Perhaps on television it will all become clear. Then again, so few things do.

Stranded somewhere between a classy pastiche and a hasty mishmash, the "Kennedy Center Honors," a new and not particularly essential device for paying tribute to America's cultural luminaries, offered a sprawling, multi-stellar and generally high-toned vaudeville show to an invited audience of about 2,000 in the Center's Opera House last night.

After a fashion, it seemed like old times. All they needed was a dancing bear and Senor Wences and it would have been the Ed Sullivan Show all over again -- sans Ed of course.

The ostensible point of the project is to pay tribute to five American superstars in the performing arts, all of whom were present last night: Marian Anderson, Fred Astaire, George Balanchine, Richard Rodgers and Arthur Rubinstein.

But the show, taped for airing, in edited form, Tuesday night on the CBS television network, really was sounding the opening trumpet in the Kennedy Center's bid to become a force in American commercial television and thus more of a national cultural center.

It was, said a thick printed program, "a production of Kennedy Center Television Productions Inc.," supervised by George Stevens Jr., on temporary leave as director of the American Film Institute, and Nick Vanoff of "Hollywood Palace" fame and "Hee Haw" notoriety.

Opening, like a baseball game, with the Star-Spangled Banner -- a sure way to get the audience on its feet -- the show did have its highlights. These included a show-stopping rendition of "I Cried for You" by 82-year-old blues dowager Alberta Hunter and a fairly exquisite pas de deux by Suzanne Farrell and Peter Martins of the New York City Ballet. But the evening was plagued with the haphazard jitters of something quickly assembled and under rehearsed.

There were a number of simple fluffs. A descending curtain nearly bopped Farrell on the head as she took her bow. Singer Florence Henderson barely defeated the orchestra in a battle of tempos; she crossed herself apologetically as she went offstage. Mary Martin got the wrong cue cards and made a premature introduction, and Stevens himself trotted on stage to summon from the audience Sen. Charles Percy (R-Ill.) who apparently had dozed off and missed his cue. Percy's job was to introduce Hunter.

But beyond mere goofs, the program was conceptually disheveled -- another smorgasbord approach to the arts that offered a little of everything and not enough of anything. Also one got the feeling that many of those in the black-tie audience only viewed the performance as a respite between parties, which both preceded and followed the show itself.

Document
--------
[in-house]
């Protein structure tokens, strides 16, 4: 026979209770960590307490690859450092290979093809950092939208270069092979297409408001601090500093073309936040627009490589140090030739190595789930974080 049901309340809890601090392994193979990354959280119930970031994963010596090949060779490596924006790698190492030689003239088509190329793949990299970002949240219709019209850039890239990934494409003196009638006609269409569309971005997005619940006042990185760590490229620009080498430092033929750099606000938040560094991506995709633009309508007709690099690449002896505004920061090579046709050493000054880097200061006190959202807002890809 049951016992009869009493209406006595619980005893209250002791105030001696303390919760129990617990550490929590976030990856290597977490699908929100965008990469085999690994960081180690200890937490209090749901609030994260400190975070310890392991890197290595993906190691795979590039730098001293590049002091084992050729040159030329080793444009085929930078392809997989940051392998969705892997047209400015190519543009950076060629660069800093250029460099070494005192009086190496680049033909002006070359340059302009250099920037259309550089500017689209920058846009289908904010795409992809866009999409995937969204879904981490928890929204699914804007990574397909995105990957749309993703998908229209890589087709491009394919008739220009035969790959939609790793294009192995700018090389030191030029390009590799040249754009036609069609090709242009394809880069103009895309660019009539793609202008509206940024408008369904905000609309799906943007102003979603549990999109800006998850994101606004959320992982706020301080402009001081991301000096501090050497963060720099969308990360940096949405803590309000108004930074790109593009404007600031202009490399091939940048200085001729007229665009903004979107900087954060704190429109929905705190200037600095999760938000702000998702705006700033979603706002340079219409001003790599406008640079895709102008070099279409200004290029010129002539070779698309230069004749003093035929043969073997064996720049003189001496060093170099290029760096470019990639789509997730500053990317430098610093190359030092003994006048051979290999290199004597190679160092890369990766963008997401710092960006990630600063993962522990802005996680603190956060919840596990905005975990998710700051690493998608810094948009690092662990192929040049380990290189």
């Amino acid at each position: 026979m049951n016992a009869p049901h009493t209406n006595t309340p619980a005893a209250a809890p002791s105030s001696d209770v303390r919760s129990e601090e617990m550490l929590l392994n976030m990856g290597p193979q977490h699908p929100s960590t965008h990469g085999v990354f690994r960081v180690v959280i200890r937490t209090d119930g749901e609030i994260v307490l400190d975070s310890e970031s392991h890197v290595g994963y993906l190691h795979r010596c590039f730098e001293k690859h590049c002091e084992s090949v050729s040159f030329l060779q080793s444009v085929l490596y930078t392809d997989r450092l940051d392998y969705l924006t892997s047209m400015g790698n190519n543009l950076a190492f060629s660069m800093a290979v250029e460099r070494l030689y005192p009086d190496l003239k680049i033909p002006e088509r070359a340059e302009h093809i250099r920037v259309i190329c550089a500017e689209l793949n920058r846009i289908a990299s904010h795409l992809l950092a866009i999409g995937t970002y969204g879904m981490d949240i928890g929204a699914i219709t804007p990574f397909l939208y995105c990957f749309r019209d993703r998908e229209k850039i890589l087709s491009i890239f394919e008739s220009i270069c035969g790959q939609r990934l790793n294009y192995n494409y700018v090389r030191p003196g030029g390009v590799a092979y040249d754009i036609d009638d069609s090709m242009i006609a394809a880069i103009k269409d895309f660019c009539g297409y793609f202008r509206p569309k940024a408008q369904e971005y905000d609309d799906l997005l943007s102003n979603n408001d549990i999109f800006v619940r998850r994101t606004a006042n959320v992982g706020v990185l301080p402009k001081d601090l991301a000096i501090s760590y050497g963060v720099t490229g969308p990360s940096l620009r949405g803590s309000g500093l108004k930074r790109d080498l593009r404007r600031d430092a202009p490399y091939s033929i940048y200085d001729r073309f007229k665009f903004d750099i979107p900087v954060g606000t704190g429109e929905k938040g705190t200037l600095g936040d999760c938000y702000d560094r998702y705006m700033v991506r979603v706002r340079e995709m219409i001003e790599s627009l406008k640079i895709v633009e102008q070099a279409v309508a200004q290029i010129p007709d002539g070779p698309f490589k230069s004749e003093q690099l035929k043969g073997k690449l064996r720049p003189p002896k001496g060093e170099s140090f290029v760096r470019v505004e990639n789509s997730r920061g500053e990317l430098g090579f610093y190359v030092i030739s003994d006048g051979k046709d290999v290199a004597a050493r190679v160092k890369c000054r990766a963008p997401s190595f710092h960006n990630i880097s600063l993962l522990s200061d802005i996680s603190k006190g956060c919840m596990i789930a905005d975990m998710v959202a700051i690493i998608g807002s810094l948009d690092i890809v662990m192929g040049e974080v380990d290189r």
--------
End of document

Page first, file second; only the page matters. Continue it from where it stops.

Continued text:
For the record, the loudest and longest of the standing ovations given all five honorees was probably the one accorded Astaire. The crowd broke into frequent applause at film clips of Astaire dancing alone, with Ginger Rogers -- who stood up and took a bow in the audience -- and with several mirror images of himself in the spectacular "Puttin' on the Ritz" number. As a tribute to Astaire, the cast of "A Chorus Line" performed its finale on stage. It was one of several moments in the evening that was genuinely spellbinding.

On television, the program is bound to move more quickly that it did last night -- partly because a lot of it will end up on the legendary cutting-room floor -- and TV viewers, unlike those in the audience last night, will not be subjected to blinding, murderous spotlights shining in their faces throughout most of the performance. When TV moves in, everything else must accommodate it, and oh, brother, does it ever. The event was manufactured by the Center with television specifically and prominently in mind.

For all that, the show is likely to land among the bottom 10 in Nielsen ratings for the week after its Tuesday night airing. Formidable as they are, names like that of Leonard Bernstein, Edward Villella, and even Aretha Franklin do not draw big crowds to the tube.

The show was placed by CBS in a nearly sacrificial position in the schedule -- opposite the all-powerful Tuesday-night lineup of situation comedies on ABC. That means most viewers will not see Tony Bennett do an altogether superb performance of "I Wish I Were in Love Again," hear Sen. Edward M. Kennedy (D-Mass.) pronounce Jose Ferrer's first name with a hard "J," hear Art Buchwald proclaim that "On this very site, just a few years ago, there were buffalo," or get the benefit of Bernstein's grandiloquence.

Bernstein reviewed the program even as it began by hailing it from the stage as "a glorious beginning for this new form of national tribute." Even allowing for variations in the eyes of beholders, "glorious" is clearly too strong a term.